Bus Station Arrival

by badly_knitted [Reviews - 0]

  • Teen
  • None
  • Action/Adventure, Fluff, General, Mixed, Mystery, Romance, Standalone

Author's Notes:
Written for Challenge #169: Station at fan_flashworks, and my genprompt_bingo square Explorer.

Writing folksy dialects is hard, but I didn't want my alien character to sound all posh, so the abbreviations and eccentric spelling in his dialogue is deliberate.

Cardiff bus station was deserted at this time of night, the last bus having returned to the depot a couple of hours earlier, and the first bus of the new day not due to start out on its route for another hour or so.

Everything was still and silent until the peace was shattered by the roar of a powerful engine and the screech of brakes as the Torchwood SUV arrived on the scene, skidding to a halt in front of one of the empty bus shelters. Not even the homeless would consider sleeping in a place where there was so little protection from the things that lurk in the dark.

Before the imposing black vehicle had even come to a complete stop, the doors were opening and the men and women of Torchwood disembarked, all of them immediately drawing and checking their guns. Keeping their backs to the car, they slammed their doors and quickly scanned the area by the light of the orange streetlamps dotted about, but nothing out of the ordinary was evident. Silence returned as the SUV’s engine was switched off and Torchwood Three’s leader, Captain Jack Harkness, climbed out of the driver’s seat, long coat fluttering slightly in the fresh breeze.

“See anything?” he asked his team, his American accent sounding oddly out of place in such an unremarkable setting.

“Not so far, the place looks deserted,” a young Welshman wearing a three-piece suit replied.

“Tosh, are you sure this is the right place?” a buxom, dark-haired woman asked. Like her younger colleague, her Welsh accent marked her as a local.

“Positive.” The pretty Asian woman indicated the device she’d been studying. “According to my readings, the Rift opened just past this bus stop, and whatever came through is alive.”

“So where is it then?”

“Use your head, Gwen,” the last member of the team, a grouchy Londoner, cut in. “Stands to reason if it’s alive it’s not just goin’ to stand here and wait to be captured.” He grinned suddenly. “Maybe it caught a bus.”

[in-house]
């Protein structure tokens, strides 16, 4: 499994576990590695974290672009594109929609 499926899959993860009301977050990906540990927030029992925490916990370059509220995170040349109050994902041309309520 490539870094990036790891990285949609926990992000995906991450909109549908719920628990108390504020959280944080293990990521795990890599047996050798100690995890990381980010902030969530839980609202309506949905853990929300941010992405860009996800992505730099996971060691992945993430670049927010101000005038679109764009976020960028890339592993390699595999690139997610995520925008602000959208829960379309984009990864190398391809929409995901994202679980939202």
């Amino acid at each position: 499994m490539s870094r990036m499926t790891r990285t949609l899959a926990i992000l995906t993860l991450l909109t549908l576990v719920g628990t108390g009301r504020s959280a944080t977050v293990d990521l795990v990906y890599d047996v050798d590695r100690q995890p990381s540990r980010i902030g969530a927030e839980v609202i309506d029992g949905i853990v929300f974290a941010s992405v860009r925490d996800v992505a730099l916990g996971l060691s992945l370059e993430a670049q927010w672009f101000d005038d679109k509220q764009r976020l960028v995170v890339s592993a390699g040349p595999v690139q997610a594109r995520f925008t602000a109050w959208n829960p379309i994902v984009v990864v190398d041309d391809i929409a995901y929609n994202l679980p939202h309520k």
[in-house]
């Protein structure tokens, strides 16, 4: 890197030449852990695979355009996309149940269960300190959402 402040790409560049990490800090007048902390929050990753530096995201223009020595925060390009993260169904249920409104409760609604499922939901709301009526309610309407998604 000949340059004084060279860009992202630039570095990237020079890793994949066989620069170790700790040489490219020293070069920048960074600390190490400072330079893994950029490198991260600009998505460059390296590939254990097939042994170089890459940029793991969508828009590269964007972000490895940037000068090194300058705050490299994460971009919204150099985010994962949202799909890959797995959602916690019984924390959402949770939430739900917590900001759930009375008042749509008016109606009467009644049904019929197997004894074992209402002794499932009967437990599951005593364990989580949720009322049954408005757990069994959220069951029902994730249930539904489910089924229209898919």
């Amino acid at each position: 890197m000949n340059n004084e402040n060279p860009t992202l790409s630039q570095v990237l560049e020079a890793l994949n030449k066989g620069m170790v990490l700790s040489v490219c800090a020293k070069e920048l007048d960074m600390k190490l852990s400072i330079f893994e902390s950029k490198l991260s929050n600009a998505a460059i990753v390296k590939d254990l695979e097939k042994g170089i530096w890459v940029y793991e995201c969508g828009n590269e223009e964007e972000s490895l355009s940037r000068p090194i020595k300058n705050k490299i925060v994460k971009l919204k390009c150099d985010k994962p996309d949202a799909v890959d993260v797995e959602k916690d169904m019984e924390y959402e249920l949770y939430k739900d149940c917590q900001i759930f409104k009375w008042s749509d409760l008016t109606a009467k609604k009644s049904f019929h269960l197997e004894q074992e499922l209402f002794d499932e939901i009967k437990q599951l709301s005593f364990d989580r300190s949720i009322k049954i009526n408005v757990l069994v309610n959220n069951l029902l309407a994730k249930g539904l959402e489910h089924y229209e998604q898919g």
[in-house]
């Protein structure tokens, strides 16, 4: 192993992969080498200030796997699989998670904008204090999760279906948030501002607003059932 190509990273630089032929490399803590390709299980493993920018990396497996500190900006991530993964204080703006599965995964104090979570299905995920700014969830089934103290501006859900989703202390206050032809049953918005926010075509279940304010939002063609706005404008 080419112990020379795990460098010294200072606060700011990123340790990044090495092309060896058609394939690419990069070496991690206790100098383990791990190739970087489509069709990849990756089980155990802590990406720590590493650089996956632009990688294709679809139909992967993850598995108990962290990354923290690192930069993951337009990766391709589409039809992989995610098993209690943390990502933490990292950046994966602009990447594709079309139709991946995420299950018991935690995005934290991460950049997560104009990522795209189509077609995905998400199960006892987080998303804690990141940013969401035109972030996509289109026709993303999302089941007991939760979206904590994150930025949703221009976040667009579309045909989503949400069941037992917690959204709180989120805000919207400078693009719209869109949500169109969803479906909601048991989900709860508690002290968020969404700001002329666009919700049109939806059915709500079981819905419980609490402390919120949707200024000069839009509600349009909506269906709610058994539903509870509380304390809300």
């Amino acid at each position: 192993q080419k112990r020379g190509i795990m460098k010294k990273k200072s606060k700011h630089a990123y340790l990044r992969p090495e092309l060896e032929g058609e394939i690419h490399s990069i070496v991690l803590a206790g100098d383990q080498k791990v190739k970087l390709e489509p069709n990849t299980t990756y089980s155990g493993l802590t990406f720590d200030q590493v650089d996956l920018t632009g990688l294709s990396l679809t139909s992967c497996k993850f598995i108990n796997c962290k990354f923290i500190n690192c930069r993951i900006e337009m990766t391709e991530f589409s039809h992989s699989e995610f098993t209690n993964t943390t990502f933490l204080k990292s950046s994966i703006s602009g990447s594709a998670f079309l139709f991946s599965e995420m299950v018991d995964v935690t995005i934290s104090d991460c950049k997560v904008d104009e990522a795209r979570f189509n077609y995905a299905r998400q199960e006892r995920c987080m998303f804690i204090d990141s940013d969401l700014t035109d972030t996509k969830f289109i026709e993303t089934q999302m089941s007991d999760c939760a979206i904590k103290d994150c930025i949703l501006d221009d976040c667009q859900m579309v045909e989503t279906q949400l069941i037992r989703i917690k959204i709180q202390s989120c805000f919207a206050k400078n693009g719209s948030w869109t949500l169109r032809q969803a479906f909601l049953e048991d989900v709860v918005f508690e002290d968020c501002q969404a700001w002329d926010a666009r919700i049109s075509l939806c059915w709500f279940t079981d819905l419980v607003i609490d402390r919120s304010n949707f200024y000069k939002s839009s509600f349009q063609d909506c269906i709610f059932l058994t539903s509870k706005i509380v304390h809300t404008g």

“You’d better hope not, Owen,” the Captain said. “We’ll have the Devil’s own job finding it if it has; could be anywhere by now and we still have no idea what we’re looking for.”

“That was supposed to be a joke,” Owen grumbled.

“You need to work on your delivery. Okay kids; let’s get started. Tosh, try accessing the CCTV cameras in the area again, would you? Maybe now we’re on scene there’ll be less interference. See if you can get us a clear visual. Owen, check out where it came through, see if it left any traces that might help us narrow down what we’re dealing with. Gwen, Ianto, fan out and keep your eyes open, check any potential hiding places for our visitor. Bear in mind we don’t know the size of our mystery creature, so use your scanners to search for traces of Rift energy.”

The four Torchwood agents nodded briskly and started to carry out their assigned tasks with the calm competence of long experience. Torchwood might not be popular among the ordinary citizens of Cardiff, but there was no doubting that they knew their job. If anyone had been watching, they would most likely have been impressed by the team’s professionalism. As it was, their skill and efficiency went completely unnoticed by anyone, with the exception of a passing owl whose interests lay elsewhere. It was a shame; they really deserved more recognition, not to mention more gratitude, for everything they went through in the course of protecting not only the Welsh capital but the outlying areas as well from sundry alien threats.

Sliding into the back seat of the SUV, Tosh used the state-of-the-art equipment there to wrestle with the CCTV footage from the cameras around the bus station, trying to get a clear look at the Rift flare that had delivered their most recent guest. Unfortunately her efforts were still being hampered by interference and glare. She tried everything in an attempt to enhance the blurred images, but finally she was forced to concede defeat.

“Sorry, Jack, I’m still not getting anything helpful,” she told the Captain with an apologetic smile. The problem was that whoever had installed the security system had set the cameras too close to the streetlamps, making them all but useless.